DISCOVERY OF COAL IN JELLICO MOUNTAINS CHANGED SMALL VILLAGE OF SMITHBURG FROM 1833 TO 1878
By Dallas Bogan
Reprinted with Permission from Dallas Bogan. This article was published in the LaFollette Press.
The following account concerning the Jellico Coal system is taken from Hayden Siler's historical description written in 1938. Since I can't possibly improve on his writings, I will record it as he wrote it.
The second thing that had happened to the small village of Smithburgh between 1878 and 1833 was the discovery of coal in the nearby Jellico Mountains, and the opening of mines. Mining began in 1882 and 1883 with the advent of the railroads.
The Jellico Coal Co., (later the Woolridge Jellico Coal Co.) was actively developing the Jellico seam of coal in 1882, and shipped its first cars in 1883. The Standard Company opened the same seam in 1883 and shipped its first car in January 1884. Smithburgh changed the name of its post office in August of 1883 because the Jellico Coal was becoming so famous. Who named the seam of coal Jellico from the mountain is not known, but it was probably some early geologist or promoter. Just who first "discovered" the Jellico Coal is not known, nor how the earliest promoters became interested in the region. Suffice to say that Mr. B. R. Hutcharaft of Lexington, Ky., Col. Sam Woolridge of Versailles Ky., a Mr.. Kidd, and John Oliver, Horace, and James Fox of Bourbon County, Ky., were the earliest developers of the Jellico Coal in the mines at Woolridge, Standard, Proctor (then known as Red Ash), and Kensee, all of which mines were operating by 1885. Mr. Hutchcraft was also a geologist.
The Fox brothers were particularly interested in the Proctor Coal Co., and it was while living there that John Fox, Jr. the noted novelist got the inspiration for his novel, Mountain Europa and characters for other novels. The Dupont family at one, time owned Kensee, later selling it to Marcellus E. Thornton who was author of "My Buddy and I" Col. Charles, F. Johnson was another early promoter. After 1835 the growth of the town was rapid, with many new mines opened in the vicinity. Crandall's report on Whitley County (Kentucky Geological Survey, 1885) has said, "Of the coals in the measures above the conglomerate division the bed known as the Jellico seam is the most, important...The Jellico coal is already most favorably known in the market, and the question of its extension and relation to the surface features of the country has a corresponding importance. In its relation to the topography of the hill region to which it is here limited, it ranges from 200 to 400 feet above the main water courses...In this region this bed is exceptionally persistent in its structural characteristics, as it is as it is also in its composition, being unusually free from excesses of ash and sulphur throughout... From the preceding-description of the Jellico coal, with its regional extension, it will be seen that it is a bed of great importance to the county, and to the coal trade...The Jellico coal is recognized as a steam and a grate coal of the first rank, and as such it has become the basis of one of the largest coal mining interests in the state. The mining plants in operation here are on a scale suited to a growing industry..."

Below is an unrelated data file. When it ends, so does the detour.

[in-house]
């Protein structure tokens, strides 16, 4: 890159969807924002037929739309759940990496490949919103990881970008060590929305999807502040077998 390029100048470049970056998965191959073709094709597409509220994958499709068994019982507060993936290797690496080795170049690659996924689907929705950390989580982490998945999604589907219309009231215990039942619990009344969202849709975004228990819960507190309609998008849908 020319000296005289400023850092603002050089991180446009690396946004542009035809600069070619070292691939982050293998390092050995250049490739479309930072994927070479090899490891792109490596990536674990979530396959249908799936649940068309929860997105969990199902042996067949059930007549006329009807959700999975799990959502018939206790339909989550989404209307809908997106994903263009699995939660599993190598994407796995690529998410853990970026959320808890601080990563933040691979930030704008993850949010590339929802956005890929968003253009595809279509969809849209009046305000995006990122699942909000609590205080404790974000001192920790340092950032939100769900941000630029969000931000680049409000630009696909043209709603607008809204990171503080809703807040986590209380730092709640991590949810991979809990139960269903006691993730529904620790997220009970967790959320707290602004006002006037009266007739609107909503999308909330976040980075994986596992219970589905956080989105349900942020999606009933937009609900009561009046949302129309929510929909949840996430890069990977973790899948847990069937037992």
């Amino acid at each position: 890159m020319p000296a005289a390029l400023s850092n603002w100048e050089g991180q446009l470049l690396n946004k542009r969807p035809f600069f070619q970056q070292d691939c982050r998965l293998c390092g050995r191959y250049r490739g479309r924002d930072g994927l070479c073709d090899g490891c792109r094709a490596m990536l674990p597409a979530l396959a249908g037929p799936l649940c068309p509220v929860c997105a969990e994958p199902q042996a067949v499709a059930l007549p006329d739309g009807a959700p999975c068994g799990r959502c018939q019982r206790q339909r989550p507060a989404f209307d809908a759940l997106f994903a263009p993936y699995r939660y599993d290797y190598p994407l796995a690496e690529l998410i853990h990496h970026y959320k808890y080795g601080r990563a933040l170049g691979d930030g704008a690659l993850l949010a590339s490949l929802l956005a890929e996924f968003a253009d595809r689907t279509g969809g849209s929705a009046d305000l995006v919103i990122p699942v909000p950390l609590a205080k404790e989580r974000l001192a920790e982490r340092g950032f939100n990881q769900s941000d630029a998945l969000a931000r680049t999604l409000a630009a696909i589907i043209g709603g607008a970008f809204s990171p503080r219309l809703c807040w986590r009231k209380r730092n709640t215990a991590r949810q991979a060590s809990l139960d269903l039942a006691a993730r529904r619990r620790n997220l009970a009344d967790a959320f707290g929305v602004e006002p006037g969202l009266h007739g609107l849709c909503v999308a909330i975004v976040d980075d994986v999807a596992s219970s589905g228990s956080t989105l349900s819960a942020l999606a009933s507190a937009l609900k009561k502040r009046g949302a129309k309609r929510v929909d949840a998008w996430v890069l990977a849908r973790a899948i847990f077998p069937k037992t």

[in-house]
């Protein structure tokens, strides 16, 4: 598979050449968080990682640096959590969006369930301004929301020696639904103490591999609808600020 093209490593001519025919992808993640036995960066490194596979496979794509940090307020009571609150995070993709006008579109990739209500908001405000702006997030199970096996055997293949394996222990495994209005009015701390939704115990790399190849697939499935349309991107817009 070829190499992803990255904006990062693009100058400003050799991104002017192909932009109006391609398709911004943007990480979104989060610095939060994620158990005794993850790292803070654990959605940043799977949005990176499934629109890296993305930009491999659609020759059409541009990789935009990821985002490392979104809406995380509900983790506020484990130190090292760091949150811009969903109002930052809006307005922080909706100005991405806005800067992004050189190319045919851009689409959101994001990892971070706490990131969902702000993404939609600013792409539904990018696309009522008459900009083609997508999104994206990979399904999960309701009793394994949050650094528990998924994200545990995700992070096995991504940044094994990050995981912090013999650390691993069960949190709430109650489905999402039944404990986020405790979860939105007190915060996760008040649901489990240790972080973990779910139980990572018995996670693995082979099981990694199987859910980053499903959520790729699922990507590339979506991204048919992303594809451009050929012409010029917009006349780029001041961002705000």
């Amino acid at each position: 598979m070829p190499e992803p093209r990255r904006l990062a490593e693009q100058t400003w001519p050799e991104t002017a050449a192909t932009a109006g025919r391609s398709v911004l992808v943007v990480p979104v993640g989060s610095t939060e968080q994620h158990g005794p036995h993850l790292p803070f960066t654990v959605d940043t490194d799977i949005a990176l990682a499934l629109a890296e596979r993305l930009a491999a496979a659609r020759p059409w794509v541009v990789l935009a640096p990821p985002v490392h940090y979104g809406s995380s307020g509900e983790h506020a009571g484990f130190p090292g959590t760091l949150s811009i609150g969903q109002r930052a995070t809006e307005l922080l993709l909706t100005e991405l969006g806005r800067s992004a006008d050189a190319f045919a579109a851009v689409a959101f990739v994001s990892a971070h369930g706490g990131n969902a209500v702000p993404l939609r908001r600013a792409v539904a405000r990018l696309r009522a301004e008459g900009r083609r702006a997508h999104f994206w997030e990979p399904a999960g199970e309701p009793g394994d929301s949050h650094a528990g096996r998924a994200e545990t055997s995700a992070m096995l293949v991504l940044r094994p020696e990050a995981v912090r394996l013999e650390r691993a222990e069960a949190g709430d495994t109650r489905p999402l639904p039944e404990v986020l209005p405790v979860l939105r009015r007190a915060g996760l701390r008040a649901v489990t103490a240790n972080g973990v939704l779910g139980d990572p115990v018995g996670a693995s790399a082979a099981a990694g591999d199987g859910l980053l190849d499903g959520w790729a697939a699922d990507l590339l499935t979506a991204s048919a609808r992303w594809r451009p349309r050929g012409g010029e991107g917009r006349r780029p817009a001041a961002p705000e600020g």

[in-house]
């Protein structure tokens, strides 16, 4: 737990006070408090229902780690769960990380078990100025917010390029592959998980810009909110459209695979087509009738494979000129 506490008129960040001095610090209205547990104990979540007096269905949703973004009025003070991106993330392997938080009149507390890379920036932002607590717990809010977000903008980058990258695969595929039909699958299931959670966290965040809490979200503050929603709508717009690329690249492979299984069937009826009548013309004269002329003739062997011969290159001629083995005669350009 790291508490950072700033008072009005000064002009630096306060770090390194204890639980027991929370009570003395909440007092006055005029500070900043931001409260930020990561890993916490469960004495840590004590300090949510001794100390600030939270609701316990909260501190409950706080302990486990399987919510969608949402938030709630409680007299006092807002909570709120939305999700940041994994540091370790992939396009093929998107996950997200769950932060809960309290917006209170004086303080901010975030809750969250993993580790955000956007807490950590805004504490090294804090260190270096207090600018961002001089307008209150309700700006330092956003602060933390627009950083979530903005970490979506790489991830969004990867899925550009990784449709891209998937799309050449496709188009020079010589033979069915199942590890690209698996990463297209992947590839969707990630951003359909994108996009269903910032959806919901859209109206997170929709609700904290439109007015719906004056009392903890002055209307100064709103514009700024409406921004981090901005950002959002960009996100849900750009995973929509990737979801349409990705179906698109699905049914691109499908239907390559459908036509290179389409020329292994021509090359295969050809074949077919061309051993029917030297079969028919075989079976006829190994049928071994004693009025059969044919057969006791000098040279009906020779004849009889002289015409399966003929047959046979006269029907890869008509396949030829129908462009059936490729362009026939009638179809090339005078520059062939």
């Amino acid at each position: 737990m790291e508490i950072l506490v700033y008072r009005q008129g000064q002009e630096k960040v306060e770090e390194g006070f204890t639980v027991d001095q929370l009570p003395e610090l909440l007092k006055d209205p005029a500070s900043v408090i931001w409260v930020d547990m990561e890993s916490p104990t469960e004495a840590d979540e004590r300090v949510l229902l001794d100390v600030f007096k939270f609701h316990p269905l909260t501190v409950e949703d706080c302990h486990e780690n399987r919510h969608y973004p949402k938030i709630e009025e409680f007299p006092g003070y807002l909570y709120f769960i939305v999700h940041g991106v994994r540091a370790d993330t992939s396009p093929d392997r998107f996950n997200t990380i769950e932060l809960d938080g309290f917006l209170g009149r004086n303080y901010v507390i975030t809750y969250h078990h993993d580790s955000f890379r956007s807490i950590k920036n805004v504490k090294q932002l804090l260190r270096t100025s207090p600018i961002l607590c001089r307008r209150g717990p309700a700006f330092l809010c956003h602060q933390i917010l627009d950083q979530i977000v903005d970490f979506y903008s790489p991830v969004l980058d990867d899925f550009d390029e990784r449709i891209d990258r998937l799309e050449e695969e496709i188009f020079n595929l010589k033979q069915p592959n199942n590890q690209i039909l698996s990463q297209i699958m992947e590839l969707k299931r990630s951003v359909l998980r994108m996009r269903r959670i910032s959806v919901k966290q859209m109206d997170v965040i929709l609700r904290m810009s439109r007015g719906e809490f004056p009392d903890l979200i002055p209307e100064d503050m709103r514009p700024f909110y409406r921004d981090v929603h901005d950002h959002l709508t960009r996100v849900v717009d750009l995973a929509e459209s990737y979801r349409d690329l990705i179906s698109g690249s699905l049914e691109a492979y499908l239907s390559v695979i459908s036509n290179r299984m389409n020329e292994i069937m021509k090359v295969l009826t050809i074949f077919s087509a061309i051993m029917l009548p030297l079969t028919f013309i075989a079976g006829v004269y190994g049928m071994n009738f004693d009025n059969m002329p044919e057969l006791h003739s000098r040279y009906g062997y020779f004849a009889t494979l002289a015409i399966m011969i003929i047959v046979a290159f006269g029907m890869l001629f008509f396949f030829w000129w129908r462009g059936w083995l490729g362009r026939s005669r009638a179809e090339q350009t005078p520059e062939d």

The capacity of the five mining plants is in excess of the railroad transportation provided, especially to the southern markets. The increasing demand for this coal makes additional transportation lines a necessity, the meeting of which will add greatly to the industrial wealth of the county. In the same report Crandall mentioned, "Below the Jellico seam 100 to 125 feet, in a portion of the Whitley region, is a bed which will find a ready demand from its free-burning qualities. It is known as the Birds-eye coal, from the peculiar pitted fracture which it exhibits in unusual perfection ... The field for this coal is the Patterson Creek region, and the heads of adjacent creeks, Big and Little Caney, Mud and Poplar Creeks." Crandall's prophecy about this coal came true, the railroad to the Bird-Eye camp was completed in 1893, and the camp enjoyed several years of prosperity but has not completely disappeared.
In 1889 there was a strike of three months duration in the Jellico coal field, which was responsible for the shortage of that year. The loss caused by the strike was estimated at 60,600 tons. In 1897 Whitley County fell from the second to fifth place in the line of production due to another extended strike in the Jellico district. The first strike was caused because the miners wanted a check weighman; the strike of 1897 came about because of a reduction in the price paid the miners, and was settled by a compromise with Bank rules being agreed upon.
The brain of the Indian seemed to be cast in a poetic mold. In his simple language, which was too poor for him to allow a wealth of words, he could express ideas in elegant and poetic forms. His figures of speech were drawn from the objects of nature around him. What he lacked in words would be supplied by those figures.
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